A global settlement was announced today in a proposal filed by the Consumer Financial Protection Bureau, Federal Trade Commission, and 48 states, the District of Columbia and Puerto Rico. Equifax has agreed to pay $175 million to the states, $100 million to the CFPB in civil penalties, and $425 million to cover the “time and money spent [by the consumers affected by the breach] to protect themselves from potential threats of identity theft or addressing incidents of identity theft as a result of the breach,” said CFPB Director Kathy Kraninger in a press conference.
“The incident at Equifax underscores the cybersecurity threats confronting private and government computer systems, and actions they must take to shield personal information,” Kraninger added. “Too much is at stake for the financial security of the American people to make these protections anything less than a top priority.”
Taking more than a year to patch up [security] vulnerabilities that were exploited by cyber attackers is “unacceptable,” Chief Information Security Officer at Hyundai Capital America Eddie Younker said at Auto Finance Accelerate earlier this year. “Almost 100% of exploited vulnerabilities by attackers were compromised more than a year after the controls for the vulnerability were made publicly available. Equifax is a good example.”
The Equifax settlement nudged the FTC to renew a call to Congress to allow the regulator to seek civil penalties against financial institutions for first-time offenses, agency Chairman Joe Simons said during the press conference. “It doesn’t pay to undermine cybersecurity,” he said.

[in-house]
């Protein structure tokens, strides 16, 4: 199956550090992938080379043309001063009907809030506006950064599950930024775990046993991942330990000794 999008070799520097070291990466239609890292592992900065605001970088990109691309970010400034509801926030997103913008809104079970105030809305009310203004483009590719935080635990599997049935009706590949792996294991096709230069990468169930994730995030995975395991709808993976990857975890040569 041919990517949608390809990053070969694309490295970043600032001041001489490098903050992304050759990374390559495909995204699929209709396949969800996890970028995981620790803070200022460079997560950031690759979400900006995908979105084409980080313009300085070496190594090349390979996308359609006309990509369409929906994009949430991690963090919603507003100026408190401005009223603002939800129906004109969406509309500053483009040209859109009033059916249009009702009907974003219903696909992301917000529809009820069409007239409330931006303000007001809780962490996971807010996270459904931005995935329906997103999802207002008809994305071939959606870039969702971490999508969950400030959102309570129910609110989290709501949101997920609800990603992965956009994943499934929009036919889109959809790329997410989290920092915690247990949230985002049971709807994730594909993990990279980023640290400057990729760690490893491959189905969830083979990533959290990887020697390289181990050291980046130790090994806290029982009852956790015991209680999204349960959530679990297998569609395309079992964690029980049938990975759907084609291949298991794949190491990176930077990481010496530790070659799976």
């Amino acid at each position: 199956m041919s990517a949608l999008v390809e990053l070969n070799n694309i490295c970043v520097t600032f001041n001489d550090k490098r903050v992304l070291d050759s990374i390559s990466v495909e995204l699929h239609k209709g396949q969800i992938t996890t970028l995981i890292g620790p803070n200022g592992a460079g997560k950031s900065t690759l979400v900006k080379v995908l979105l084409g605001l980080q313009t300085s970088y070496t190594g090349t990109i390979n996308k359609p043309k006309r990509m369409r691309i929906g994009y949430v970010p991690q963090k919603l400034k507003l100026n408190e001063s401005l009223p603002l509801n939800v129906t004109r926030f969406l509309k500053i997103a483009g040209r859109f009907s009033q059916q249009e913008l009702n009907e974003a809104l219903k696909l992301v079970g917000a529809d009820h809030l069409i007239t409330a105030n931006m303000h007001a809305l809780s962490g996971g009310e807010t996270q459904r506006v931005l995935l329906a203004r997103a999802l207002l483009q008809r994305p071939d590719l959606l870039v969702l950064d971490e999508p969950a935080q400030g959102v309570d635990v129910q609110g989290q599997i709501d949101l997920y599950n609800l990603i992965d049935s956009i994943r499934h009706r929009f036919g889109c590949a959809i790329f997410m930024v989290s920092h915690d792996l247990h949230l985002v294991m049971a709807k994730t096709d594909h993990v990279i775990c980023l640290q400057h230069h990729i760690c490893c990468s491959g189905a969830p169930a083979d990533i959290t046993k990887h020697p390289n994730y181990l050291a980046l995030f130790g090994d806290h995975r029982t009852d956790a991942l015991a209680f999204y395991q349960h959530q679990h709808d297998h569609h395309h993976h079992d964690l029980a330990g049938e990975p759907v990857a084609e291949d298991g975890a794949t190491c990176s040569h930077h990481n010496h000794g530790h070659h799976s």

On top of that, Rep. Patrick McHenry (R-N.C.), the ranking member of the House Financial Services Committee, has proposed reforms to the credit reporting industry that has “failed to protect consumers,” he said in a press release. McHenry’s bill grants the CFPB authority to oversee the cybersecurity efforts of Equifax, TransUnion and Experian. The bill also prevents reporting agencies from using Social Security Numbers to verify consumers.
Auto financiers have grappled with the effects of the Equifax breach since September 2017 — and how best to move forward. Lenders are going to have to rely more on alternative forms of credit and identity analysis, Frank McKenna, chief fraud strategist at PointPredictive, previously told AFN. Social Security Numbers were once great identifiers, but nearly half the population’s numbers have been compromised.Like This Post